Teresa Parker blogs about restaurants, recipes, and the reasons why she's in love with Spain's food and culture.
Though Christmas trees are encroaching on local traditions, the old-fashioned symbol of the Christmas season in Spain is the nativity scene. And in Catalonia, the most important figurine therein, once you've got your basics—Mary, Joseph, shepherds, sheep—is the caganer. The English language card that came with a beautiful dark chocolate version I bought at the Faure pastry shop, famous for such things in Girona, calls him "the crapper."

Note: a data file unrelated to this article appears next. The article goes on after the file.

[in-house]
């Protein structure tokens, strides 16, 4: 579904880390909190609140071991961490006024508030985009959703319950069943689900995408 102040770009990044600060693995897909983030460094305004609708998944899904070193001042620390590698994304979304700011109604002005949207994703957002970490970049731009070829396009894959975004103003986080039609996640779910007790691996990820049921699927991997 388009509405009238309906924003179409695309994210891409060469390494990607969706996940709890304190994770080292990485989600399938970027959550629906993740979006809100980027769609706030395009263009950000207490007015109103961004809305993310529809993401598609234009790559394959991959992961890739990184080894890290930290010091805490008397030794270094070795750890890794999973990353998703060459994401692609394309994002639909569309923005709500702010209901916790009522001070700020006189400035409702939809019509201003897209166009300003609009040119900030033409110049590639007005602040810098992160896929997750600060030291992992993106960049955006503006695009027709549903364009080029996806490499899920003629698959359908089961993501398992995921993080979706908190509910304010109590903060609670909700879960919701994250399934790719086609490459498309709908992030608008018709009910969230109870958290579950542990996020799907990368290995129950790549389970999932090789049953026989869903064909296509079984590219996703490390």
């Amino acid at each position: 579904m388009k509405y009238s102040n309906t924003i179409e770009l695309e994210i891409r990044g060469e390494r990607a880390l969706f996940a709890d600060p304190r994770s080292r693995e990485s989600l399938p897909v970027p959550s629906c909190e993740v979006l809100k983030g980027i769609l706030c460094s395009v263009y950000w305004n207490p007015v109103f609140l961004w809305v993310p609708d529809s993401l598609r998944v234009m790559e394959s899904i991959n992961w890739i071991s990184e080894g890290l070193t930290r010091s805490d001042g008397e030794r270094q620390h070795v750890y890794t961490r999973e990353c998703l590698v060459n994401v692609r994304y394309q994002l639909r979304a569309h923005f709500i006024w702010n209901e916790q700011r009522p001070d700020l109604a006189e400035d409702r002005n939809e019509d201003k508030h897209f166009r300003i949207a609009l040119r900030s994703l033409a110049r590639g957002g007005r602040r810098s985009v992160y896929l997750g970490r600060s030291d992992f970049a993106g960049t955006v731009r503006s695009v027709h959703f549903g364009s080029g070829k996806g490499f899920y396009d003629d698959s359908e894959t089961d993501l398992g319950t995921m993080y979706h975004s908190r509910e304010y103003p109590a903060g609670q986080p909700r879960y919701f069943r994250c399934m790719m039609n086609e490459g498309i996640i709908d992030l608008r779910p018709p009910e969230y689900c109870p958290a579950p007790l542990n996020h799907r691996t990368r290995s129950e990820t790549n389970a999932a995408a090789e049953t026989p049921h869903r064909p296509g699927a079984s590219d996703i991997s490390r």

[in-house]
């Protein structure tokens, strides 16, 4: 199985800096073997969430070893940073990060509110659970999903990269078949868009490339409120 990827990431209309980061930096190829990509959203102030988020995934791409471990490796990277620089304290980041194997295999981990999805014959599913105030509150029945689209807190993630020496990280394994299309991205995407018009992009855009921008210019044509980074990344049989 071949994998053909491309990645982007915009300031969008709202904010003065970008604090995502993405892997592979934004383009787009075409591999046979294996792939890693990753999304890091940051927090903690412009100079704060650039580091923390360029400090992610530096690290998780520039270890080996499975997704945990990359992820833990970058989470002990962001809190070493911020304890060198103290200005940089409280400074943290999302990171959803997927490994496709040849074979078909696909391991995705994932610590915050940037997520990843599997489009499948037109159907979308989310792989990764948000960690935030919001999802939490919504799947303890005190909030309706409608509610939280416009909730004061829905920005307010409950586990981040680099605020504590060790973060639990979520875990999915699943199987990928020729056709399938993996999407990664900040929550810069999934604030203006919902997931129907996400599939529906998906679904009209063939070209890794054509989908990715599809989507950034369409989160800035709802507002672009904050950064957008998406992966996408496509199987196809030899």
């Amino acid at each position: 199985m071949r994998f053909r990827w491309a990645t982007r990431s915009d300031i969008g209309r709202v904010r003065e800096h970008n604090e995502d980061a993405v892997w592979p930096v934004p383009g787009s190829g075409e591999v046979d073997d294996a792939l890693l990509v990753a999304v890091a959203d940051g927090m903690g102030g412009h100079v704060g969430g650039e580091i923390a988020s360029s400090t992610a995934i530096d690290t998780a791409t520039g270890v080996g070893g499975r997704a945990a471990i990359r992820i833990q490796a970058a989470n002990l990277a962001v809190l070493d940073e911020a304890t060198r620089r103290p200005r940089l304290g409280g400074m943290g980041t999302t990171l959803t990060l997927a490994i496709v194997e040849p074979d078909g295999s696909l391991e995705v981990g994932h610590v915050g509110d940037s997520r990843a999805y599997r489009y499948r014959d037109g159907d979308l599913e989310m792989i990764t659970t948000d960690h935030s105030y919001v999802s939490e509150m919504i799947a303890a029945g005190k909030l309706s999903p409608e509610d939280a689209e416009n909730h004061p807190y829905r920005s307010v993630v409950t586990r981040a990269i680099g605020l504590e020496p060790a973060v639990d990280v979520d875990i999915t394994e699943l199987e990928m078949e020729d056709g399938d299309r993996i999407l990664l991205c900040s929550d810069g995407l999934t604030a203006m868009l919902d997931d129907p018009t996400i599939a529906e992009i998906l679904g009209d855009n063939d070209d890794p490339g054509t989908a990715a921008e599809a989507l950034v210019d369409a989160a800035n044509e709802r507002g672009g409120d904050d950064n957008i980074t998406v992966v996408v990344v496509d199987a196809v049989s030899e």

In Catalonia, Robert Hughes explains in his rambling history, Barcelona, "the image of shit has a festive quality unknown in the rest of Europe." But there are some rules of etiquette: don't place him center stage; tuck him out back, discreetly away from the manger. But the caganer makes a point: No matter what may be going on in the way of cosmic miracles, man's gotta do what man's gotta do. And that's downright green in Hughes's interpretation: "Nothing can distract him from the archetypal task of giving back to the soil the nourishment that it supplied to him." New models honoring public figures and the infamous come out every year. Artists and designers continually reinvent the image. Collectors and museums have caganers going back to the sixteenth century. But there's no definitive history yet. Hughes suggests something for those of you pondering dissertation topics: "The origins of the caganer are veiled in antiquity and await the attentions of scholarship."